Given complete and unprecedented access to the treasures of Amsterdam’s Van Gogh Museum, this is a major new film about one of the world’s favourite artists.
This film provides viewers with the moving and inspiring experience of seeing Vincent’s iconic masterpieces close-up on the screen and presents new insights and interpretations by specially invited guests including V. Willem van Gogh great grandson of Theo van Gogh and contemporary artist Lachlan Goudie. Vincent’s illuminating letters to his family and friends are brought to life by dramatisation which puts flesh on the bones of new biography. Recent research question the many myths surrounding Vincent’s troubled life.
Phil Grabsky’s latest Exhibition on Film entry captures some of the world’s most famous paintings in stunning high definition as well as interweaving the incredible story of Paul Durand-Ruel and the extraordinary lengths he went to make Impressionism a household name.
Opposing dictatorship and republicanism, private virtue and mob violence, Shakespeare’s tense drama of high politics reveals the emotional currents that flow between men in power with themes that still resonate even today. This sell-out production employed authentic Renaissance costumes and staging, and Dominic Dromgoole’s impassioned interpretation of one of Shakespeare’s classic plays.
Bringing the pinnacle of English theatre to cinema audiences around the world, Globe on Screen presents brand new productions of Shakespeare’s plays presented in the famous Globe theatre in London, recreating the space and audience experience the Bard would have envisaged. Tickets $15 ($13 students/seniors)
Antony & Cleopatra picks up Antony’s story many years after Julius Caesar. Virtue and vice, transcendent love and realpolitik combine in Shakespeare’s greatest exploration of the conflicting claims of sex and power, all expressed in a tragic poetry of breath-taking beauty and magnificence. The Globe’s 2014 envisioning of this iconic play encapsulates these themes whilst deftly threading a sense of comedy throughout, and Olivier Award-winner Eve Best’s Cleopatra ‘kisses the audience’ (Guardian) with her ‘magnetically humorous’ (Evening Standard) performance.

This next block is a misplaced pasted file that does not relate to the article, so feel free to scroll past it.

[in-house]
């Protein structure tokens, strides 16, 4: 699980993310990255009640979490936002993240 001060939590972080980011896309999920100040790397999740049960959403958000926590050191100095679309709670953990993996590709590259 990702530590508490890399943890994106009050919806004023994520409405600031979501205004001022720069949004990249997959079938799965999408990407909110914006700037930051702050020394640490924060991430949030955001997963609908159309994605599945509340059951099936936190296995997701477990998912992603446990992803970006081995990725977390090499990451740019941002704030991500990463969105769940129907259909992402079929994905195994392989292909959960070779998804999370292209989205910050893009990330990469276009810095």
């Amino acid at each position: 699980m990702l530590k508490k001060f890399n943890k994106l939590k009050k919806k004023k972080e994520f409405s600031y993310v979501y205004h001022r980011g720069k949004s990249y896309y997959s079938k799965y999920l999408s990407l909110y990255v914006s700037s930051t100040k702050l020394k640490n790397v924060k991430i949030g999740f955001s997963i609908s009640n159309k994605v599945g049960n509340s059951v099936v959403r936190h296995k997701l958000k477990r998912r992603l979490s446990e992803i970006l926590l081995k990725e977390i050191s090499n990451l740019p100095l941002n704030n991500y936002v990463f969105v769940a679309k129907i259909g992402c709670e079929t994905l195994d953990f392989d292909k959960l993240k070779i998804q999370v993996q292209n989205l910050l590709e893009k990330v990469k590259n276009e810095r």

Tickets $15 ($13 seniors/students)
Damiano Michieletto makes his Royal Opera House debut with a new production of Rossini’s final opera and greatest masterpiece William Tell, starring Gerald Finley conducted by Antonio Pappano.
All tickets $18
Revolution is in the air in David McVicar’s production of Mozart’s brilliant comic opera, starring Erwin Schrott and Anita Hartig with conductor Ivor Bolton.
"It’s a fine revival, beautiful and touching in equal measure, as Figaro always should be." The Guardian
All tickets $18
British documentarian Phil Grabsky followed concert pianist Leif Ove Andsnes for four years as he wrestled with Beethoven’s five piano concertos. Concerto is more than a portrait of a famous musician on tour; it is an exploration into Ludwig van Beethoven’s life as revealed by these five masterworks. The relationship between the composer and his world is mirrored by the relationship between the pianist and orchestra in these concertos.
Phil Grabsky will be in attendance.
Following on from his explorations of Beethoven, Mozart and others, Phil Grabsky investigates the life and work of the great Russian composer. "Told mostly through letters sent by the Polish wunderkind (many to or about the love of his life, britches-wearing novelist Georges Sand), the intensely piano-centred film features astute comments and even better illustrations from the likes of Daniel Barenboim, Lars Vogt, and Leif Ove Andsnes." Ken Eisner, Georgia Straight
Filmmaker in attendance
Portrait of a young woman, electrifying talent, burning out on booze and drugs and the vacuum inside her.
"A sensitive, superbly constructed, ultimately shattering documentary." Ann Hornaday, Washington Post